Digital Soul BoysRED BULL MUSIC ACADEMY @ The Palm House 6/10/16
The exotic setting of Sefton Park’s Palm House is accentuated by striking green and purple lighting and the stream of bass-heavy grime, hip hop and soul being pumped out by DJ SUEDEBROWN as the Red Bull Music Academy tour kicks off. The Red Bull PR greeters look slightly askance as I decline a freebie (how could you NOT want a free can of Red Bull?). A young, bright eyed and bushy tailed audience is on the groove early and Suedebrown keeps things up tempo for a while and then pulls it back a little before the arrival of S.G. LEWIS.
Signed to PMR, namechecked by Pharrell and touring on the back of recently released debut EP Shivers, the former Chibuku resident DJ takes to the stage, drummer and keyboard player in tow, and launches a heavy synth backdrop below shimmering cymbal rolls and a stabbing keyboard pulse. The loops build layer on layer, and clean, fluid guitar lines embellish the thunderous bass and vocals. They proceed in a lighter, electro-pop vein but, call me old fashioned, when I hear a fine, soulful vocal performance I prefer to hear it emanating from someone on the stage, the absence of such leaves me somewhat frustrated. They are joined later by BISHOP NEHRU for a short, sharp, well received rap salvo but then play the absent singer card again, leaving me with a busted flush. The crowd love it.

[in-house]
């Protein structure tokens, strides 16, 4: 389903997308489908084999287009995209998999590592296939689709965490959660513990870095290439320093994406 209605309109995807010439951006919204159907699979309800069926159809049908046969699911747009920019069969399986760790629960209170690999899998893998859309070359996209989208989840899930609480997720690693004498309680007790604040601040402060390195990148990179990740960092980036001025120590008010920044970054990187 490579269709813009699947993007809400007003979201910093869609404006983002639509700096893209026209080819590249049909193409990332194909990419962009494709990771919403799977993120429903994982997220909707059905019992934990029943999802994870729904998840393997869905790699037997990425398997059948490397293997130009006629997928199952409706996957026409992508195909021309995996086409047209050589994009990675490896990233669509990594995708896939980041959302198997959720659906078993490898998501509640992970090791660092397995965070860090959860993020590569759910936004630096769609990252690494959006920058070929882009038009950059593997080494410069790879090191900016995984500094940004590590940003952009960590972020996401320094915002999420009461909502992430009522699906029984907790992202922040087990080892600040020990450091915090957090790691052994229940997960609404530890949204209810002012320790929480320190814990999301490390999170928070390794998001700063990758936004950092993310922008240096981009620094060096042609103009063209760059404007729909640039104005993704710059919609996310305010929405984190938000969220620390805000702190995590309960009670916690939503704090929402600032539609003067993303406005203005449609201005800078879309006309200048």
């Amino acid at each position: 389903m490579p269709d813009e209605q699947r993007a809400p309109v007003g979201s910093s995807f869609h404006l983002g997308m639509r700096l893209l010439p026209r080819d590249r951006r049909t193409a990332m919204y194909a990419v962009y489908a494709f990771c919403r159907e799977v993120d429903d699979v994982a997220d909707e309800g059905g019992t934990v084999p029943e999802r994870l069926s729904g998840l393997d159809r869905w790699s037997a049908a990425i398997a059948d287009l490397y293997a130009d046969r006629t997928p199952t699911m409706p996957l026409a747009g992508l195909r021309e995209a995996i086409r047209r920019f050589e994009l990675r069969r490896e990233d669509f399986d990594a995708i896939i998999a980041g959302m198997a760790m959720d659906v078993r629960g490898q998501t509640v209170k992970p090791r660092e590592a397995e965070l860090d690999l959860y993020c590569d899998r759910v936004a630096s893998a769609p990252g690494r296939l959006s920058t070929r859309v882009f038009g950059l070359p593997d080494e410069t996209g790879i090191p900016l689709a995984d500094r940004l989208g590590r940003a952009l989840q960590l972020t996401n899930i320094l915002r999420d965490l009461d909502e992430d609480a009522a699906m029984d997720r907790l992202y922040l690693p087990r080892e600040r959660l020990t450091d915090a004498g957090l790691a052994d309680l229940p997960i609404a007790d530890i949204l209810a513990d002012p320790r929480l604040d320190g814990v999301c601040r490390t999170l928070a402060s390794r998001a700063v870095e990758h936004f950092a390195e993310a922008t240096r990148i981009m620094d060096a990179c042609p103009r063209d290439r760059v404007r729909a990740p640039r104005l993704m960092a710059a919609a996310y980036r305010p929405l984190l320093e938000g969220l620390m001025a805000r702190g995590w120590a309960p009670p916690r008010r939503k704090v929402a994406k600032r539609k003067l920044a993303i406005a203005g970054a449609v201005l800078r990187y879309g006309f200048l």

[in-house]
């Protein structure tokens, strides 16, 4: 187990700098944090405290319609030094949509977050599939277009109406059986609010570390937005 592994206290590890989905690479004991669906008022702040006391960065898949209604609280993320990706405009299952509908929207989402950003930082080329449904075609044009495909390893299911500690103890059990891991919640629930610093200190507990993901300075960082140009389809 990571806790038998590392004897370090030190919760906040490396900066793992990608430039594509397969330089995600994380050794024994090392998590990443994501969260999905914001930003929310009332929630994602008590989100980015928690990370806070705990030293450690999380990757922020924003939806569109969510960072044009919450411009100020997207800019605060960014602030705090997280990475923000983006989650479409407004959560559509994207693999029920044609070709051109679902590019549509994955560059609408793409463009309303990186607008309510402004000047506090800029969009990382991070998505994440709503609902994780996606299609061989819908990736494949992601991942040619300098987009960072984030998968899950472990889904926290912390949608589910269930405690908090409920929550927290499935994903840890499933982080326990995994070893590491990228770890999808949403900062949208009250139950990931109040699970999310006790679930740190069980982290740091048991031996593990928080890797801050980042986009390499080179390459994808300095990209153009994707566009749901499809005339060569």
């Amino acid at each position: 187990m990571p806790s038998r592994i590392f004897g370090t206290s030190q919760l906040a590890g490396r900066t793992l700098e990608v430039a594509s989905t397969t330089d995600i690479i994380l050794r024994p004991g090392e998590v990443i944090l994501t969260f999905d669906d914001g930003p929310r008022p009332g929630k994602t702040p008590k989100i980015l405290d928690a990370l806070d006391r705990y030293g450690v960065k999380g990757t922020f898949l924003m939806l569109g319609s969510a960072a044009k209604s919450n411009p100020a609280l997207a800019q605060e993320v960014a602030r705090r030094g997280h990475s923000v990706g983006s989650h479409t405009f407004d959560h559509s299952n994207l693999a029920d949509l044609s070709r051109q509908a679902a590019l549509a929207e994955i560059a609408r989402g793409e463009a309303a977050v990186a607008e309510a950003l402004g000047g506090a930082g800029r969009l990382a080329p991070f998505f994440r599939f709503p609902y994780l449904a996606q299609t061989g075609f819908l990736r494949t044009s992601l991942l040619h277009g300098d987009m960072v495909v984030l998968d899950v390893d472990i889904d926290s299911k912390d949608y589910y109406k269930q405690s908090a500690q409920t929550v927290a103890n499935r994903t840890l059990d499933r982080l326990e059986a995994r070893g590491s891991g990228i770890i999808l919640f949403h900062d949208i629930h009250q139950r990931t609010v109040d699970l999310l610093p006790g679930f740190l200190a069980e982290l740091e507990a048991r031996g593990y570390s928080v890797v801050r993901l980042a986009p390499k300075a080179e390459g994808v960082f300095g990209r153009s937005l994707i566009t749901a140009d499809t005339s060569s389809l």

There is immediately a more organic feeling in the air as JAMIE WOON’s band, consisting of drums, bass, keys and two backing singers, take to the stage. The vocal harmonies are watertight, and the band play with a certain élan. Forgiven sees them hit their jazz-funk stride, finger snapping rhythms and sharp backing vocals a perfect counterpoint to Woon’s velvety croon.
Latest album Making Time is well represented, the chilled, summery vibe of Celebration and the late night groove of Sharpness are standouts. Woon looks to be enjoying the vibe and the surroundings. The crowd respond, unable to as insistent drum and bass rhythms push the songs forward while jazzy keys weave complex, elaborate patterns and Woon’s voice rises and falls in a light, soulful cadence. Woon and his band are, as football pundit Mickey Thomas once remarked after a particularly memorable passage of Welsh forward play, “quality of the highest quality”.